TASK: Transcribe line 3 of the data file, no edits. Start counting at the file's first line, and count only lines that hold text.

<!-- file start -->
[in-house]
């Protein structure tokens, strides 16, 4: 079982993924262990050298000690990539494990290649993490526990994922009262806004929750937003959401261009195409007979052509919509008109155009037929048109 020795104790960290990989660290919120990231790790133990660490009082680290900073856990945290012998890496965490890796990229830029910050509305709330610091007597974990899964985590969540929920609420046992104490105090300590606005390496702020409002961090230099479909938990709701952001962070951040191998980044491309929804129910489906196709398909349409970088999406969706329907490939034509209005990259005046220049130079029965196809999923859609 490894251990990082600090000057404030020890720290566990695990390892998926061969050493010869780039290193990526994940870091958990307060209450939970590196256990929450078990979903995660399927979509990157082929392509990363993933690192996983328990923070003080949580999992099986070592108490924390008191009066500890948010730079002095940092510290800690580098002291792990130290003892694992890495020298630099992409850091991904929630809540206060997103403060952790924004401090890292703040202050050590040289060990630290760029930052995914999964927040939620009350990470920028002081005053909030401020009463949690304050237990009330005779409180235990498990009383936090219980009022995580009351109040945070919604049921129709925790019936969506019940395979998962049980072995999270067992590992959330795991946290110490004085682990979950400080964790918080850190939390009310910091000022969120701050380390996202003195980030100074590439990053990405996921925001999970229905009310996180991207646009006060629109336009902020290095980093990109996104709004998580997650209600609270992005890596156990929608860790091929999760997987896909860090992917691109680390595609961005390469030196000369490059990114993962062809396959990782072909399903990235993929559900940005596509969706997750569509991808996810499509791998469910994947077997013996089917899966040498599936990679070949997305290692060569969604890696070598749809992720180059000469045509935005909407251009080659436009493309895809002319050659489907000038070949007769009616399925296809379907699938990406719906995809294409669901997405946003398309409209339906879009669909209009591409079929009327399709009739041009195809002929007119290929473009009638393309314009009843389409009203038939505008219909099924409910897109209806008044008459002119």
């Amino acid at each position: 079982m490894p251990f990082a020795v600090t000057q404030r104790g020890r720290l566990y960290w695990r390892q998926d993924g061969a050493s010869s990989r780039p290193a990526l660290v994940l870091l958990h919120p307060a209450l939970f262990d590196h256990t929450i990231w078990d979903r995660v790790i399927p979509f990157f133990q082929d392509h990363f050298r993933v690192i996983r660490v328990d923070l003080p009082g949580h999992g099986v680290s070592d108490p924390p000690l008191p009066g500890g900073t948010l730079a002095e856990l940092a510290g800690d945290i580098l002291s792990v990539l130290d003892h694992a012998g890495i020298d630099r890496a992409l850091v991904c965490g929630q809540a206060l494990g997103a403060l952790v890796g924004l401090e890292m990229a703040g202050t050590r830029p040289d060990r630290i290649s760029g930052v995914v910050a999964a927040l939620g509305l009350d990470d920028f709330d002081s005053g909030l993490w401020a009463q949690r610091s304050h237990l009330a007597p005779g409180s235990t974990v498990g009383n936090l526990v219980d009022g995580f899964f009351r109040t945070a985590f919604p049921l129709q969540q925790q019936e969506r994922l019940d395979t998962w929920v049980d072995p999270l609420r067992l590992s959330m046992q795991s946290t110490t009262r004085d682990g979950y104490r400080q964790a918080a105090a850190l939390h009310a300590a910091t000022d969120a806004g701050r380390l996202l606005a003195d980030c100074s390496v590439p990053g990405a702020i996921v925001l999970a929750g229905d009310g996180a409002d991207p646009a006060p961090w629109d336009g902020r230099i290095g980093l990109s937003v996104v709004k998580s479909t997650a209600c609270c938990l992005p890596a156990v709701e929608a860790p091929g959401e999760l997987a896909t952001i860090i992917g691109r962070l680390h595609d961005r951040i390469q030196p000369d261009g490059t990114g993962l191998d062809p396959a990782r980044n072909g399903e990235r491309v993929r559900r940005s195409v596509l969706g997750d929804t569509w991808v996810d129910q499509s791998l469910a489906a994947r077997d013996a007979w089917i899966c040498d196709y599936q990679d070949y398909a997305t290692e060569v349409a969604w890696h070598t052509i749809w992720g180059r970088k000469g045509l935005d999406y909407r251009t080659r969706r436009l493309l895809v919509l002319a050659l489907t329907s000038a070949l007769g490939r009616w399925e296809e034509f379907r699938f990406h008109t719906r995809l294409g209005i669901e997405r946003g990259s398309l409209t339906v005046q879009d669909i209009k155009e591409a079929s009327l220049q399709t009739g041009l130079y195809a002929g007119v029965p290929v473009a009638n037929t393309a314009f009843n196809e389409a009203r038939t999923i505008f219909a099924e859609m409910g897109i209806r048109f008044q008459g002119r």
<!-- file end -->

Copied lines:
């Amino acid at each position: 079982m490894p251990f990082a020795v600090t000057q404030r104790g020890r720290l566990y960290w695990r390892q998926d993924g061969a050493s010869s990989r780039p290193a990526l660290v994940l870091l958990h919120p307060a209450l939970f262990d590196h256990t929450i990231w078990d979903r995660v790790i399927p979509f990157f133990q082929d392509h990363f050298r993933v690192i996983r660490v328990d923070l003080p009082g949580h999992g099986v680290s070592d108490p924390p000690l008191p009066g500890g900073t948010l730079a002095e856990l940092a510290g800690d945290i580098l002291s792990v990539l130290d003892h694992a012998g890495i020298d630099r890496a992409l850091v991904c965490g929630q809540a206060l494990g997103a403060l952790v890796g924004l401090e890292m990229a703040g202050t050590r830029p040289d060990r630290i290649s760029g930052v995914v910050a999964a927040l939620g509305l009350d990470d920028f709330d002081s005053g909030l993490w401020a009463q949690r610091s304050h237990l009330a007597p005779g409180s235990t974990v498990g009383n936090l526990v219980d009022g995580f899964f009351r109040t945070a985590f919604p049921l129709q969540q925790q019936e969506r994922l019940d395979t998962w929920v049980d072995p999270l609420r067992l590992s959330m046992q795991s946290t110490t009262r004085d682990g979950y104490r400080q964790a918080a105090a850190l939390h009310a300590a910091t000022d969120a806004g701050r380390l996202l606005a003195d980030c100074s390496v590439p990053g990405a702020i996921v925001l999970a929750g229905d009310g996180a409002d991207p646009a006060p961090w629109d336009g902020r230099i290095g980093l990109s937003v996104v709004k998580s479909t997650a209600c609270c938990l992005p890596a156990v709701e929608a860790p091929g959401e999760l997987a896909t952001i860090i992917g691109r962070l680390h595609d961005r951040i390469q030196p000369d261009g490059t990114g993962l191998d062809p396959a990782r980044n072909g399903e990235r491309v993929r559900r940005s195409v596509l969706g997750d929804t569509w991808v996810d129910q499509s791998l469910a489906a994947r077997d013996a007979w089917i899966c040498d196709y599936q990679d070949y398909a997305t290692e060569v349409a969604w890696h070598t052509i749809w992720g180059r970088k000469g045509l935005d999406y909407r251009t080659r969706r436009l493309l895809v919509l002319a050659l489907t329907s000038a070949l007769g490939r009616w399925e296809e034509f379907r699938f990406h008109t719906r995809l294409g209005i669901e997405r946003g990259s398309l409209t339906v005046q879009d669909i209009k155009e591409a079929s009327l220049q399709t009739g041009l130079y195809a002929g007119v029965p290929v473009a009638n037929t393309a314009f009843n196809e389409a009203r038939t999923i505008f219909a099924e859609m409910g897109i209806r048109f008044q008459g002119r």